Iverson v. Vint

Annotate this Case

54 N.W.2d 494 (1952)

IVERSON et al. v. VINT.

No. 48085.

Supreme Court of Iowa.

July 28, 1952.

Diamond & Jory, of Sheldon, for appellant.

Corcoran & Kennedy, of Sibley, for appellees.

OLIVER, Justice.

Plaintiffs owned and occupied as their home a 4.95 acre tract, a short distance north of Rock Rapids. Defendant operated a feed mill upon an adjacent railroad right of way. He used molasses in the manufacture of certain stock foods. This was kept in a concrete pit. Some of it crystallized into a lumpy liquid and became unusable. Defendant caused this (he estimated 2000 gallons) to be dipped from the *495 pit into a wagon and dumped into a ditch along the railroad right of way, about 85 yards from plaintiffs' dwelling house and well. There was evidence the ditch was four to eight feet wide and the deposit of molasses was one to three feet deep and one hundred to one hundred fifty feet long. Plaintiffs' petition alleged this created a nuisance, in that the molasses percolated into the subterranean waters beneath plaintiffs' premises, polluted and contaminated plaintiffs' well and rendered its waters unfit for use.

Trial to the court resulted in judgment for plaintiffs for $800. Upon the general question of liability for the pollution of percolating waters the court cited, 56 Am. Jur. 604, Waters, section 122; 67 C.J. 843, Waters, section 261; Beatrice Gas Co. v. Thomas, 41 Neb. 662, 59 N.W. 925; annotations in 55 A.L.R. 1429 and 109 A.L.R. 406, and quoted from 55 A.L.R. 1429:

"It seems to be a well-established general rule, supported by the great weight of authority, and followed even in jurisdictions which adhere most strictly to the common-law rule of absolute ownership in percolating waters, or lack of ownership, that one who, by permitting the pollution of his soil or the water therein contained, contaminates the underground source supplying water to his neighbor's well or spring, permits an act for which he may be required to respond in damages; * * *."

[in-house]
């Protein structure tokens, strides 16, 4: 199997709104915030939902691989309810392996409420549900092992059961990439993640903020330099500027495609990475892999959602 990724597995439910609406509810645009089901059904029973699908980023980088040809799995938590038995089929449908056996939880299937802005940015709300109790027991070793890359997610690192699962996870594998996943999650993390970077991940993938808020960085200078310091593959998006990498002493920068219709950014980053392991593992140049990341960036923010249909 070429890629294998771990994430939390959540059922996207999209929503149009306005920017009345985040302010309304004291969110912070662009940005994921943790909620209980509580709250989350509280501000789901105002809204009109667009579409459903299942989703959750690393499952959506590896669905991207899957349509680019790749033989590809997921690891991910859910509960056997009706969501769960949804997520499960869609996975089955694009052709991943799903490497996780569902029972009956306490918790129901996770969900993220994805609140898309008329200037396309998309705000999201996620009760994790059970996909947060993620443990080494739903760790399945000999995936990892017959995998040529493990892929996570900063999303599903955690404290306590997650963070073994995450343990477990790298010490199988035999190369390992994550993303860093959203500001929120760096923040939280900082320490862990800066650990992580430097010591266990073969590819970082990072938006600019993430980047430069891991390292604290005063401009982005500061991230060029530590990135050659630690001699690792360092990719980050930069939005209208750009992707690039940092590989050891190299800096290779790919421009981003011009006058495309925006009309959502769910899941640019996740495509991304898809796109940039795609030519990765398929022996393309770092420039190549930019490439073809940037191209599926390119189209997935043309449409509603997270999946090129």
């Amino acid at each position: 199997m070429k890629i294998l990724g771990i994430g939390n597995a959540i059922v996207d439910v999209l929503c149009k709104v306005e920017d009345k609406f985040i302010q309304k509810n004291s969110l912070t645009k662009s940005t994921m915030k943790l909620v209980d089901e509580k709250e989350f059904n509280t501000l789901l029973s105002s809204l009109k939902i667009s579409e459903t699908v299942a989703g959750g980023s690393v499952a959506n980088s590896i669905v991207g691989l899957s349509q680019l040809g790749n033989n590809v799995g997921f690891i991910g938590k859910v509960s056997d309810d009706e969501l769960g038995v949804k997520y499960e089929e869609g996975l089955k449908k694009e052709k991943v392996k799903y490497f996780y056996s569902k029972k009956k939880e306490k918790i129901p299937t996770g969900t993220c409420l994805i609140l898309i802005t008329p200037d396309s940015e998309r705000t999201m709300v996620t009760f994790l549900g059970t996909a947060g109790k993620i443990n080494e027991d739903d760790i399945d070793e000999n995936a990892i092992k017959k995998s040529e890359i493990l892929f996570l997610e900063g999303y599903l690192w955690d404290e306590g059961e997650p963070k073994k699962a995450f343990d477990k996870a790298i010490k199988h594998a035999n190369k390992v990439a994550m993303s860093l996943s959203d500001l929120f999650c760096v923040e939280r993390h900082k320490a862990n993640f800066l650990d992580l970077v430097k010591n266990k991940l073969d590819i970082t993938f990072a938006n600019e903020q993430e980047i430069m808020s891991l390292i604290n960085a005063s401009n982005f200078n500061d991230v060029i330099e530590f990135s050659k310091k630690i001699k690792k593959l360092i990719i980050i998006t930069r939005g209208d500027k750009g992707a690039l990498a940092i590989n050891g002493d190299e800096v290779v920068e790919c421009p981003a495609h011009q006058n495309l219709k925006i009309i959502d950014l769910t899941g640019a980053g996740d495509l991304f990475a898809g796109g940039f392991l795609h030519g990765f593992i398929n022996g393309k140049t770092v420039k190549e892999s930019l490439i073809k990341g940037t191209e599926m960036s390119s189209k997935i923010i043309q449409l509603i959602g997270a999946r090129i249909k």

Among Iowa decisions cited are De Bok v. Doak, 188 Iowa 597, 176 N.W. 631, a diversion case, and Payne v. Town of Wayland, 131 Iowa 659, 109 N.W. 203, in which a cemetery which would pollute the water supply of neighbors was held to constitute a nuisance.

Upon appeal defendant contends the dumping of the spoiled molasses into the ditch was a lawful, reasonable and customary use of his plant and premises by a manufacturer of animal feeds and "cannot constitute a nuisance as a matter of law." The only error assigned is based upon the asserted overruling of that contention in defendant's motions for judgment. However, it appears no such contention was made in such motions. On that account a reversal could not be based thereon. Nor would defendant have been entitled to judgment on that ground.

Defendant's contention the dumping of the molasses was proper and hence could not constitute a nuisance was predicated upon his testimony: